wisebabo writes "A telescope has been created that basically very very precisely blocks out the light of a star so that the reflected light of any planets orbiting it can be imaged. As the article states, this is like looking for a firefly next to a searchlight from a thousand miles away. Once the planet's light is isolated it can be examined to see, for example, to see if the air is breathable (has oxygen, an indicator of Life).
Considering that until recently the plan was to spend a few decades and more than a few billion dollars trying to develop and successfully launch the Terrestrial Planet Finder into deep space, I think this is GOOD NEWS.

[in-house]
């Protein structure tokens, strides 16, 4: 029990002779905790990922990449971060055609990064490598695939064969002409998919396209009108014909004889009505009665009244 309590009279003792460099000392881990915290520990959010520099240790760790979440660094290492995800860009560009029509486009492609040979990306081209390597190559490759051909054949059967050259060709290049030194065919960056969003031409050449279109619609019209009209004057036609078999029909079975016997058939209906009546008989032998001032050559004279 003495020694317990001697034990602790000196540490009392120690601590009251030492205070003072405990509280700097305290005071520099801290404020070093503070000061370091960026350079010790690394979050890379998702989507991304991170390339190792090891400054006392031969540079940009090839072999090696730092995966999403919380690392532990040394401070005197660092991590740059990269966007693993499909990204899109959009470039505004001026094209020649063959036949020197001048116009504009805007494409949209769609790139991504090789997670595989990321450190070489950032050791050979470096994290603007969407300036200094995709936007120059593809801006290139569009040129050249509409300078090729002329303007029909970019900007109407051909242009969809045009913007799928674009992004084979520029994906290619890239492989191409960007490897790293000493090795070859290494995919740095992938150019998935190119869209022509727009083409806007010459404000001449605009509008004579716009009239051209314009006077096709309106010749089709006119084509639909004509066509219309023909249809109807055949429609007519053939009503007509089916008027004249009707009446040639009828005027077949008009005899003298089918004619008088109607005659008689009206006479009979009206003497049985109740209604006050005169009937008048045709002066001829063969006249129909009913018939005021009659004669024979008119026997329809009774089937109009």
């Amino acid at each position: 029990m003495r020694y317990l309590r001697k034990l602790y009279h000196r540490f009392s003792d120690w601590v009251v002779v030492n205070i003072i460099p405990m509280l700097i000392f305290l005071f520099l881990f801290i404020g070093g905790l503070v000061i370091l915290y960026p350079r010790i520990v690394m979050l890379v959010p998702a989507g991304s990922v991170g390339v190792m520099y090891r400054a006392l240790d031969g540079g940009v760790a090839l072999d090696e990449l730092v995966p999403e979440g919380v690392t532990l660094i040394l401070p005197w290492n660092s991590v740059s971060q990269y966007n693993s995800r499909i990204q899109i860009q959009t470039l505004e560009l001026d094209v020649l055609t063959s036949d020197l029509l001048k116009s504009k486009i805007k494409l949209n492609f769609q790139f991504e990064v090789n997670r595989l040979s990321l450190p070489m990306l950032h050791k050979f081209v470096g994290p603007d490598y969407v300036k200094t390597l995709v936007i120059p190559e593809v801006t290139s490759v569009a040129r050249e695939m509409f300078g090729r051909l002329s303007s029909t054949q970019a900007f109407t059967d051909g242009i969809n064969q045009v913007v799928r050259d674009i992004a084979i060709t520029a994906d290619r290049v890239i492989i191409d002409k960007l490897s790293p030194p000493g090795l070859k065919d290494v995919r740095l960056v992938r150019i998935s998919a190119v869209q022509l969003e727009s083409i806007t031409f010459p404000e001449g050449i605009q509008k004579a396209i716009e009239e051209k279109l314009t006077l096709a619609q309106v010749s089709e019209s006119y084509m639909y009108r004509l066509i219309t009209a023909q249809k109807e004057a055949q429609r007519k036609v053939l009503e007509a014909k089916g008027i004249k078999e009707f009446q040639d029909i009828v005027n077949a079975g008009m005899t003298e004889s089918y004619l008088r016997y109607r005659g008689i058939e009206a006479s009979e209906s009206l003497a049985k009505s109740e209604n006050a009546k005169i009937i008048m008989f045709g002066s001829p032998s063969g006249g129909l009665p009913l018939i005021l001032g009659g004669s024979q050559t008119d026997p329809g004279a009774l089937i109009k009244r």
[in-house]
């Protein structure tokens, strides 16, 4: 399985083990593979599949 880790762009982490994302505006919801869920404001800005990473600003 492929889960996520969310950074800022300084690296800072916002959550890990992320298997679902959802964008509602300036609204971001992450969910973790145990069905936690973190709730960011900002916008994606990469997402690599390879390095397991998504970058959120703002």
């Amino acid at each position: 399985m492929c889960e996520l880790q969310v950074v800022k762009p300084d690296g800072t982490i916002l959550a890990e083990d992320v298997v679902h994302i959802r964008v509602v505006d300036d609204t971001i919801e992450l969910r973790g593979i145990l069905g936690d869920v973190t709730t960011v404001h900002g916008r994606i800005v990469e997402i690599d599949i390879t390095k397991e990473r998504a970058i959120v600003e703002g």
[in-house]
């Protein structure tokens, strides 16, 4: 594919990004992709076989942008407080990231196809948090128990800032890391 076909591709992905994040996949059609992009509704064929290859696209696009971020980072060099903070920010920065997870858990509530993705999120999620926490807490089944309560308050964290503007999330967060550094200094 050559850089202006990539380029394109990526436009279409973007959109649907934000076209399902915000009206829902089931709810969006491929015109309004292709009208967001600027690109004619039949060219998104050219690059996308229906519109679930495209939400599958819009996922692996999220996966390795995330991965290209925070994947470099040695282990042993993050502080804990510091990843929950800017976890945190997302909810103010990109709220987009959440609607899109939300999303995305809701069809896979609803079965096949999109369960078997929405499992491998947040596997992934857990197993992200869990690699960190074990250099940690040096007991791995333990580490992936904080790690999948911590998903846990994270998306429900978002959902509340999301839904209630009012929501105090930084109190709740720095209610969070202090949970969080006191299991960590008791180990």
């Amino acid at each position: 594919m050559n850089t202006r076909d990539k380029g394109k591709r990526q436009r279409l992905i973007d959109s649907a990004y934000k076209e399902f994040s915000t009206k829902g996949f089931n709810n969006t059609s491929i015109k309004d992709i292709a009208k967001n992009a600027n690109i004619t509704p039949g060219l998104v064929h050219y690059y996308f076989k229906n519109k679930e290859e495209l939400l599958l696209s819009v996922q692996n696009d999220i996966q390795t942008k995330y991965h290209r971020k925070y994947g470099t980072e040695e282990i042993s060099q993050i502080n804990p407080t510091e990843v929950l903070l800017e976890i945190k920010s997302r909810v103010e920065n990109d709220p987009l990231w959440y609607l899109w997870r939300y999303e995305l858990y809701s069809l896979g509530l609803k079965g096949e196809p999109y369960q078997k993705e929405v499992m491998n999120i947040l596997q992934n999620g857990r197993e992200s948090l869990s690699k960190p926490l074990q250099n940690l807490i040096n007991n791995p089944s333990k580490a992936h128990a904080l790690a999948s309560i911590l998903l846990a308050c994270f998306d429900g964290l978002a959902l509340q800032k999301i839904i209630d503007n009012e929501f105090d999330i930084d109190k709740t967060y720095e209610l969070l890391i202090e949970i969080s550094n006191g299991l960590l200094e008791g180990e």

Here's how it works:
The core of this technical advance is the coordinated operation of: the world's most advanced adaptive optics system, built at Caltech and JPL, which can manipulate light by applying more than 7 million active mirror deformations per second with a precision level better than 1 nanometerâ€"about 100 times smaller than a typical bacterium; a coronagraph, built at the Museum, which optically dims the star but not other celestial objects in the field of view; a spectrograph built by a team from the Museum and Cambridge University that records the images of other solar systems in a rainbow of colors simultaneously; and a specialized wavefront sensor built by a team at JPL that is imbedded in the coronagraph and senses imperfections in the light path at a precision of a nanometer
Anyway, two questions:
1) So when will we know if Pandora exists?
2) Why wasn't this named "Project 1492"?"
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